but how to generate the no of cases for a given input of coordinates??? answered 16 Jul '13, 20:22

There is a direct formula to find the circumcenter of a triangle, then you can equate the radius with the coordinates of ASH to find whether or not he comes inside the circle ! simple approach but it lacked arithmetic precision, had to check +/ 10^6 with radius to get AC ! answered 16 Jul '13, 21:17

I tried this problem a lot of times and got WA , I think my approach is right but there is some precision issue, I am writing here my approach and my solution link , please anybody go through my solution and it will nice for me if some one can detect a problem. Approach : Select a point (i), and select another three point(j, k, l) and check that the points can form a unique circle or not. If they can form , than check that point i (arr[i][0], arri) is in the circle or not, if it is in than dead counter will be increased , every time increase the total case counter , than the final answer will be (dead/total) . My solution link. http://www.codechef.com/viewsolution/2326113
link
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answered 17 Jul '13, 06:35
In case when x1=x2 (in is_circleformed), notice that x will be nan , i.e not a number (same problem happens whenever the denominator becomes 0 in any of the other case . m1,m2) ...so it is giving wa........and also double gave me WA, precision issues i guess, long double worked..........
(17 Jul '13, 10:06)
Hello @srinu634, double is enough :) you can refer to my explanation to see its so... :)
(17 Jul '13, 15:00)
@upendra1234, your approach is obviously correct, but the way you did those things in terms of precision or not, could make all the difference in AC or WA status... For some precision discussion, check my solution and my non official editorial for this problem :)
(17 Jul '13, 15:01)

http://community.topcoder.com/tc?module=Static&d1=tutorials&d2=geometry2 I followed the line intersection approach as given in the above link... While computing the values of Center's X coordinate and Center's Y coordinate I was doing instead of these double x = (B2C1  B1C2)/det double y = (A1C2  A2C1)/det I was just doing this double x = (B2C1  B1C2) and double y = (A1C2  A2C1) and suppose the 4th Point is t1,t2 then the radius is computed by ((t1 * det)  x)^2 + ((t1 * det y)^2 I dint need to divide the entire numerator by det because while finding another radius it the numerator will again be divided by det again.. so I can totally eradicate divion by this process answered 17 Jul '13, 22:32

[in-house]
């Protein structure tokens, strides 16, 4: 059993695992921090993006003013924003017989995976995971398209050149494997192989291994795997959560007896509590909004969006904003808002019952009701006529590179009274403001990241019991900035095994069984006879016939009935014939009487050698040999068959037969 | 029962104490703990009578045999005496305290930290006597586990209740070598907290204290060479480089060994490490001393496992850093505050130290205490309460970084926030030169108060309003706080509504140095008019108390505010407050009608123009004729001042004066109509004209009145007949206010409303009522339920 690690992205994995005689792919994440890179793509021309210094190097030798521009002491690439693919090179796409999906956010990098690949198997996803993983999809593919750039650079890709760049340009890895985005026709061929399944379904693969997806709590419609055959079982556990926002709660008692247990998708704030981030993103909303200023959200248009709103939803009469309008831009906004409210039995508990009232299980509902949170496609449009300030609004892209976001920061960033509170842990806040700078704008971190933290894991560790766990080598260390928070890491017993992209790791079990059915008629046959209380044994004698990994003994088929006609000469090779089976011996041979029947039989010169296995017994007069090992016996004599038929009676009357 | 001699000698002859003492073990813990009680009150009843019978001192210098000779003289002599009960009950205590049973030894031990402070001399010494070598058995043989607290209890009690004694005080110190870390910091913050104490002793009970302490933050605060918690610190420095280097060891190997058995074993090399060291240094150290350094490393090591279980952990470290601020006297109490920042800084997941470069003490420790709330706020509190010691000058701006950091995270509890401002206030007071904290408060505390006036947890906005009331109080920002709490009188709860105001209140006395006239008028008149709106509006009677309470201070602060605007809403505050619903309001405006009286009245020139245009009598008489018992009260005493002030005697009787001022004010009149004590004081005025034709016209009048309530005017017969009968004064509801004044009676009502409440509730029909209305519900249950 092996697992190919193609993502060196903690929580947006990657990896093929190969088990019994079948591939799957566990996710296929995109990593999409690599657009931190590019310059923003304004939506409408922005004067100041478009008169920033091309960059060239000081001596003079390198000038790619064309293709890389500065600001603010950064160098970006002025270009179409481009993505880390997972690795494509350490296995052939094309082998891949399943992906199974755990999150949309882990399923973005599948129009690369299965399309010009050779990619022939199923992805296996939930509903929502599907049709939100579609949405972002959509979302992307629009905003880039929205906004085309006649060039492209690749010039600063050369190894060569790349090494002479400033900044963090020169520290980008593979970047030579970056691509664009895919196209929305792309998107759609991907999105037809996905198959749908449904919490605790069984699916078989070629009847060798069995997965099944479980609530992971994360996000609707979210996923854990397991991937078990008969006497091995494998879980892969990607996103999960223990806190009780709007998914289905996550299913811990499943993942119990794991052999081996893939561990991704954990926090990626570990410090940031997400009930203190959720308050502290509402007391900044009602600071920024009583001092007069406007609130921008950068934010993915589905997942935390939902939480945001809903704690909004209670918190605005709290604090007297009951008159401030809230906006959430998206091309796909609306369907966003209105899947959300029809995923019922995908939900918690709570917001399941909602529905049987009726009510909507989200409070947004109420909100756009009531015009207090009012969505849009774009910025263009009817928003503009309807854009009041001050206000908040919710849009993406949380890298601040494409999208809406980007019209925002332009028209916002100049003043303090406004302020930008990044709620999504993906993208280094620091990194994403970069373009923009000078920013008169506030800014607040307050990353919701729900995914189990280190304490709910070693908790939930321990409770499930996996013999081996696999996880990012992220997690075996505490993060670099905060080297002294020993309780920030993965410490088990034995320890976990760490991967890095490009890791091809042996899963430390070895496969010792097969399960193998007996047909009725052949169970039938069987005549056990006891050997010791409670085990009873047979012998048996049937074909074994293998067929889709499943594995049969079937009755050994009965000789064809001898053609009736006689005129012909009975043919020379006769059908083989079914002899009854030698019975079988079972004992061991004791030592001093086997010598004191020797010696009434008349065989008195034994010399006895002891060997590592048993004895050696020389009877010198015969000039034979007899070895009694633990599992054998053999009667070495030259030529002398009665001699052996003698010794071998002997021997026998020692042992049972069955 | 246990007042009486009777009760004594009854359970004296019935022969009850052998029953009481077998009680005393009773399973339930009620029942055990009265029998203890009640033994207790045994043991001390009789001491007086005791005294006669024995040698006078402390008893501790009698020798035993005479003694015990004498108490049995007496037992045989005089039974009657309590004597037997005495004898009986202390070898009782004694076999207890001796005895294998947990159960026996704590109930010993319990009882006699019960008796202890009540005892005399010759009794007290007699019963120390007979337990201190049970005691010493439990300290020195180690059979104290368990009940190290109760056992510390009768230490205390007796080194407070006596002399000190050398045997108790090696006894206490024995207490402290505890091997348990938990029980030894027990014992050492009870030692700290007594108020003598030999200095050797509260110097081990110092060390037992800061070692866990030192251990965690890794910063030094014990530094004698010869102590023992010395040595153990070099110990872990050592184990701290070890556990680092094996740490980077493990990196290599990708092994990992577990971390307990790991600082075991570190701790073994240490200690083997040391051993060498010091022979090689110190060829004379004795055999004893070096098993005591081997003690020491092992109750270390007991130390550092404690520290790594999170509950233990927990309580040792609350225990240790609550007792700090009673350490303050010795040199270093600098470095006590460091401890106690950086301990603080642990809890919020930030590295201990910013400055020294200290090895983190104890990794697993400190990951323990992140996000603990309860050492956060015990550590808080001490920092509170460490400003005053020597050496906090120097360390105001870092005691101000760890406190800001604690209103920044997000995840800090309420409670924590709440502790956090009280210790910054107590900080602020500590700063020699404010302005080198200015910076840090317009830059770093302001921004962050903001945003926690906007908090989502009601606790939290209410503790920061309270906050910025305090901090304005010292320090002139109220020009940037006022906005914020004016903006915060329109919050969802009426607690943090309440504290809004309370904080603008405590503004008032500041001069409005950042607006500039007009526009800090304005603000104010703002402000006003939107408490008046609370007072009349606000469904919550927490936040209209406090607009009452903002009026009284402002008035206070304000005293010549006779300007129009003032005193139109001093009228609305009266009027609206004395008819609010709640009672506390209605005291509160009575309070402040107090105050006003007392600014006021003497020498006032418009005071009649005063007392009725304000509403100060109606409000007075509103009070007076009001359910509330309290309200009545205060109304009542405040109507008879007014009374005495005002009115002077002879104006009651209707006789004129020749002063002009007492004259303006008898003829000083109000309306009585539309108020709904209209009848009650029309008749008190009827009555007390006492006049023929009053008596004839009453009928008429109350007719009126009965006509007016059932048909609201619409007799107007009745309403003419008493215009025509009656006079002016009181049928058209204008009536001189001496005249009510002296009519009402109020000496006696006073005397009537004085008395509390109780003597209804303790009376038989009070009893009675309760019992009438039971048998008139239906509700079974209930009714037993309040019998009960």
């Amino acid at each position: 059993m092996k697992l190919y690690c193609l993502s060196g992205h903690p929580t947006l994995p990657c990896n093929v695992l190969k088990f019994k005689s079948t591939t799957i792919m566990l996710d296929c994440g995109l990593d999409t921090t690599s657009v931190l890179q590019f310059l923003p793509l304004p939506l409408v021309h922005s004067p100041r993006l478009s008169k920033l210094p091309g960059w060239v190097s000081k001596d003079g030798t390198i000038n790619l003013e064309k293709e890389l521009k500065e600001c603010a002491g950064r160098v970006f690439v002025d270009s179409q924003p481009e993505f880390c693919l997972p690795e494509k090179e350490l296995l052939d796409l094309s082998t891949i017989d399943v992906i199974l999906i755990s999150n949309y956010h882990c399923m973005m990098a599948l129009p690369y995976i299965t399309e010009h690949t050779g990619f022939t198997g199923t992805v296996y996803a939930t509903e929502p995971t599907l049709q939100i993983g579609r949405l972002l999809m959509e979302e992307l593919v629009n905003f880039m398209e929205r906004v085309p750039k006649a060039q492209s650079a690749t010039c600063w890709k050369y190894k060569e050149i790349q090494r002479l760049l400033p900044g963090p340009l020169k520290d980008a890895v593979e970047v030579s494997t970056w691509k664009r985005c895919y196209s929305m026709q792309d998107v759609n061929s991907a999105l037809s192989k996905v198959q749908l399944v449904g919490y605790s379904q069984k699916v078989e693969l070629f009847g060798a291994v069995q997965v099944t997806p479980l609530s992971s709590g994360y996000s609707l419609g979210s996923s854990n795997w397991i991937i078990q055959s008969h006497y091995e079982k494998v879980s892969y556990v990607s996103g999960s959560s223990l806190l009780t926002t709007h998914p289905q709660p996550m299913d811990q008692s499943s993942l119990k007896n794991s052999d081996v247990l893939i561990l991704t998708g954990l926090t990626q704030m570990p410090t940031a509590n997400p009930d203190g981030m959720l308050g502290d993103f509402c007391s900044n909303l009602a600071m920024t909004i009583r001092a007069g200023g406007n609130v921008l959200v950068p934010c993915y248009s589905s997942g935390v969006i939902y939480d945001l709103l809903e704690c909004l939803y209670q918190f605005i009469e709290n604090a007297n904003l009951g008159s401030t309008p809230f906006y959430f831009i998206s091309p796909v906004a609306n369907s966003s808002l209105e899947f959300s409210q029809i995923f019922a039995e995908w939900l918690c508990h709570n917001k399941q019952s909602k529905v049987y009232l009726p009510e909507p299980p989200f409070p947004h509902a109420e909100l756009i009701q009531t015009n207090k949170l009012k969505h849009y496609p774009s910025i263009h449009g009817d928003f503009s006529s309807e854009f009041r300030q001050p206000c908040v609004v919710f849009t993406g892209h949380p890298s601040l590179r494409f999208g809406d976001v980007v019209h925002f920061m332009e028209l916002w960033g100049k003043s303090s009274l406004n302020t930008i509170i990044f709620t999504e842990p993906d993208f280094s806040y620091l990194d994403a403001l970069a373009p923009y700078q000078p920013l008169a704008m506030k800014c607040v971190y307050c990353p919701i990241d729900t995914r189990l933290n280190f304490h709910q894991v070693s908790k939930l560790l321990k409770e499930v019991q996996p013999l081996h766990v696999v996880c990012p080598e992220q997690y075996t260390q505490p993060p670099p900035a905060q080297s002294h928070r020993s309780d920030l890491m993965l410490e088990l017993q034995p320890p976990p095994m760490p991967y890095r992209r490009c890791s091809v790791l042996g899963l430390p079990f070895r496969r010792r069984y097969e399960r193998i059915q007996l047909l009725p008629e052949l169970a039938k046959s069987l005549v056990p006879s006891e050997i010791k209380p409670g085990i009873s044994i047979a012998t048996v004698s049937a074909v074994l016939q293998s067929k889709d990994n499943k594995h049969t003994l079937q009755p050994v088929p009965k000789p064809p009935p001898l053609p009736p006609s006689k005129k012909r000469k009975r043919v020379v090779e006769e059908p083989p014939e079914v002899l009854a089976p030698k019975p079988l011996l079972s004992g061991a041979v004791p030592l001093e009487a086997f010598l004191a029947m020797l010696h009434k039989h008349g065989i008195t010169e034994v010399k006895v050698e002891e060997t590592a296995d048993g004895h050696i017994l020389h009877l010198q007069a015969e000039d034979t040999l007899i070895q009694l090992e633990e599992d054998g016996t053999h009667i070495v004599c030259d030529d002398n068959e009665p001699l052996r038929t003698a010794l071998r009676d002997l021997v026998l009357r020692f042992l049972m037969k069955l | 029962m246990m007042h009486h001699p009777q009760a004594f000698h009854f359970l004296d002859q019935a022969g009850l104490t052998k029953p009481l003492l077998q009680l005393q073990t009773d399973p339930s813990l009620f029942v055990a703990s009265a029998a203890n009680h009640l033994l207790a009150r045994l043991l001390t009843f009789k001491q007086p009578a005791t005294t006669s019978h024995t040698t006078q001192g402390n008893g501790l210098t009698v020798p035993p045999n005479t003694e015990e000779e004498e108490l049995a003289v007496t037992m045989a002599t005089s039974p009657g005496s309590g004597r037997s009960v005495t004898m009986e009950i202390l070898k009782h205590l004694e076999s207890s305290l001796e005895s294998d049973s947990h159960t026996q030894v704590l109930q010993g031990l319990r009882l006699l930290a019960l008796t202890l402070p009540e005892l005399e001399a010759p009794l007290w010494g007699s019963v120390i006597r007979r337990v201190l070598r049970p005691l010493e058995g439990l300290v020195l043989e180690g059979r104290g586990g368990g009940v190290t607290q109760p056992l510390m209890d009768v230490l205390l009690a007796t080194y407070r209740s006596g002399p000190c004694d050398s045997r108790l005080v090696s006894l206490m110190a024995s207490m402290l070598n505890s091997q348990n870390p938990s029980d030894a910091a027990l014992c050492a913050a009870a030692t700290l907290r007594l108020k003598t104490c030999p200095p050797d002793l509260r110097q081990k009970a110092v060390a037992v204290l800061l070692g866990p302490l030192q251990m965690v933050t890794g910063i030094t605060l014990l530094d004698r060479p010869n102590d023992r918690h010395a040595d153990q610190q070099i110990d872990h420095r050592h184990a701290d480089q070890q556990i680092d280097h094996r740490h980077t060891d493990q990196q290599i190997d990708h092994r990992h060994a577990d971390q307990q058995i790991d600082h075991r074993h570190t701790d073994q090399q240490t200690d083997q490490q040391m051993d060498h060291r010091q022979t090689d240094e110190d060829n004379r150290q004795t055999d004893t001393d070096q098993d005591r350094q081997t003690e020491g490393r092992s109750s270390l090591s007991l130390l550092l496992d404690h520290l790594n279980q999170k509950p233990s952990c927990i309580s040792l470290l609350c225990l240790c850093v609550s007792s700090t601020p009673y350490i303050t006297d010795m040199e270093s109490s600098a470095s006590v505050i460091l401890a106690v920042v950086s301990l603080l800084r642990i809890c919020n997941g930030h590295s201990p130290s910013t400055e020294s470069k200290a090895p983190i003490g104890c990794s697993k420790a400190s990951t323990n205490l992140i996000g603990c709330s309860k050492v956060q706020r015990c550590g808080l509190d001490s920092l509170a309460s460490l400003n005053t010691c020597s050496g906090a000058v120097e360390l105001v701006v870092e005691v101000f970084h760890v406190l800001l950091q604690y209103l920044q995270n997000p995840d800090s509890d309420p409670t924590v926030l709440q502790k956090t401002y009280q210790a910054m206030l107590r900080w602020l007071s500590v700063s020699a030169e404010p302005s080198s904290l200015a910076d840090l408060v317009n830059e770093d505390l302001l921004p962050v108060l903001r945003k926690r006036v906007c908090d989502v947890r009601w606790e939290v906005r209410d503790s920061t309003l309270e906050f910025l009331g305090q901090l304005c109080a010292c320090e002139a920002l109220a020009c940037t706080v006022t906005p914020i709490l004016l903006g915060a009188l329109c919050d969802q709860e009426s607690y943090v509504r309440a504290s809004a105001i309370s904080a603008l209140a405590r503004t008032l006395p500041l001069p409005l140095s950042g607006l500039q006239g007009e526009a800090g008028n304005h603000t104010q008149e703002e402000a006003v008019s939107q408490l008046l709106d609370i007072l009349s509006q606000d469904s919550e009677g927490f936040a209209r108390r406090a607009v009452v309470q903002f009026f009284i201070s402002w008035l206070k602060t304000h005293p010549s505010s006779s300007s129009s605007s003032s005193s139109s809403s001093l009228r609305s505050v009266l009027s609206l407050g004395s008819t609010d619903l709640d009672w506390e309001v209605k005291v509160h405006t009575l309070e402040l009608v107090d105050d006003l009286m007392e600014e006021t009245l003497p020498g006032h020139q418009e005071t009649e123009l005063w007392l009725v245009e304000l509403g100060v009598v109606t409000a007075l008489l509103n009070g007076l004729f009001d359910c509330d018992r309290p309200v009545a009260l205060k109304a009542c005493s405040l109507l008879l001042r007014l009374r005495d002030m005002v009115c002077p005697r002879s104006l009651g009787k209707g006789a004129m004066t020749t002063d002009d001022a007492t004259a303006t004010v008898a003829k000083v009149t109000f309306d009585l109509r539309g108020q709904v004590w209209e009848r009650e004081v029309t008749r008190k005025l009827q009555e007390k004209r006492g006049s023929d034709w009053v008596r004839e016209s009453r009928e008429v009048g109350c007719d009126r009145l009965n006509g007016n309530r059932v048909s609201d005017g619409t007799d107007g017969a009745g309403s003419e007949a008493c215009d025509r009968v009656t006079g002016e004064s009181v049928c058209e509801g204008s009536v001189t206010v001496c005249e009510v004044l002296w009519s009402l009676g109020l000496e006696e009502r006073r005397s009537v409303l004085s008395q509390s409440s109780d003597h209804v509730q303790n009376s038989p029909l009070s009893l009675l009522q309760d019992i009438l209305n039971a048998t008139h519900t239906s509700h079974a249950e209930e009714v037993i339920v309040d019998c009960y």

i used basic Geometry to check whether a triangle can be formed or not, then found the center of the circle which passes through these 3 points (i=0, i<n2, i++ then, j=i+1, j<n1 ,j++ then k=j+1, k<n, k++ ) then the 4th for loop of l(l!=i or j or k)... let distance b/w l and centre is d... if d<=r(radius) then its counts as Ash catchem's death :O but wa due to something !?! @problem setter, does the answer depend on the way the points are given ?!? answered 28 Jul '13, 15:10

Thank you @gamabunta for mentioning my post and also for teaching me a new and very cool method with the usage of Cramer's rule!!! I hope I can keep learning a lot more! :D
see this also..same approach lyk kuruma http://www.codechef.com/viewsolution/2334403
i also did the same thing (checking whether 3 points form a triangle or not, then finding center and then comparing the distance of 4th point from the center with radius) but got wa, dunno why :O